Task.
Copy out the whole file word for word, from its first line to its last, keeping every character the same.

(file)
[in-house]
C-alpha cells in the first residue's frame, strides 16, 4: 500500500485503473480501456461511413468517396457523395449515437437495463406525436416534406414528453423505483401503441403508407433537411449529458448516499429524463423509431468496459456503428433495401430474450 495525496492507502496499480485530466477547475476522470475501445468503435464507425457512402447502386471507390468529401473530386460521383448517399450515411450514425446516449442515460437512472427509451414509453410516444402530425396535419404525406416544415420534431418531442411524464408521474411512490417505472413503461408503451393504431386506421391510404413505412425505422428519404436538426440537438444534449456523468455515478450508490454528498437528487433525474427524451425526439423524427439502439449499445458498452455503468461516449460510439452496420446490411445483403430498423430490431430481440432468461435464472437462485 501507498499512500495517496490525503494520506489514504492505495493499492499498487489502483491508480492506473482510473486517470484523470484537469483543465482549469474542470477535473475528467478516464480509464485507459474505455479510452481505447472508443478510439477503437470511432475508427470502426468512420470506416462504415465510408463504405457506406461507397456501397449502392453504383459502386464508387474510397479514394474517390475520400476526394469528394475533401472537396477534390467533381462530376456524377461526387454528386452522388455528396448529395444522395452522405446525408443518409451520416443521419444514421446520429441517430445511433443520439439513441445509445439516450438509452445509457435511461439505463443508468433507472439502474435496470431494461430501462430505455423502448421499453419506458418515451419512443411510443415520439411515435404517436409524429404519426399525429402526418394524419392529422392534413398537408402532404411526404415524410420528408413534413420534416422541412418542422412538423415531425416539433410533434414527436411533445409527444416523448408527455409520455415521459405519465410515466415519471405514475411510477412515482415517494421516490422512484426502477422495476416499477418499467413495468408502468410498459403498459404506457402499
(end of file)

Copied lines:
[in-house]
C-alpha cells in the first residue's frame, strides 16, 4: 500500500485503473480501456461511413468517396457523395449515437437495463406525436416534406414528453423505483401503441403508407433537411449529458448516499429524463423509431468496459456503428433495401430474450 495525496492507502496499480485530466477547475476522470475501445468503435464507425457512402447502386471507390468529401473530386460521383448517399450515411450514425446516449442515460437512472427509451414509453410516444402530425396535419404525406416544415420534431418531442411524464408521474411512490417505472413503461408503451393504431386506421391510404413505412425505422428519404436538426440537438444534449456523468455515478450508490454528498437528487433525474427524451425526439423524427439502439449499445458498452455503468461516449460510439452496420446490411445483403430498423430490431430481440432468461435464472437462485 501507498499512500495517496490525503494520506489514504492505495493499492499498487489502483491508480492506473482510473486517470484523470484537469483543465482549469474542470477535473475528467478516464480509464485507459474505455479510452481505447472508443478510439477503437470511432475508427470502426468512420470506416462504415465510408463504405457506406461507397456501397449502392453504383459502386464508387474510397479514394474517390475520400476526394469528394475533401472537396477534390467533381462530376456524377461526387454528386452522388455528396448529395444522395452522405446525408443518409451520416443521419444514421446520429441517430445511433443520439439513441445509445439516450438509452445509457435511461439505463443508468433507472439502474435496470431494461430501462430505455423502448421499453419506458418515451419512443411510443415520439411515435404517436409524429404519426399525429402526418394524419392529422392534413398537408402532404411526404415524410420528408413534413420534416422541412418542422412538423415531425416539433410533434414527436411533445409527444416523448408527455409520455415521459405519465410515466415519471405514475411510477412515482415517494421516490422512484426502477422495476416499477418499467413495468408502468410498459403498459404506457402499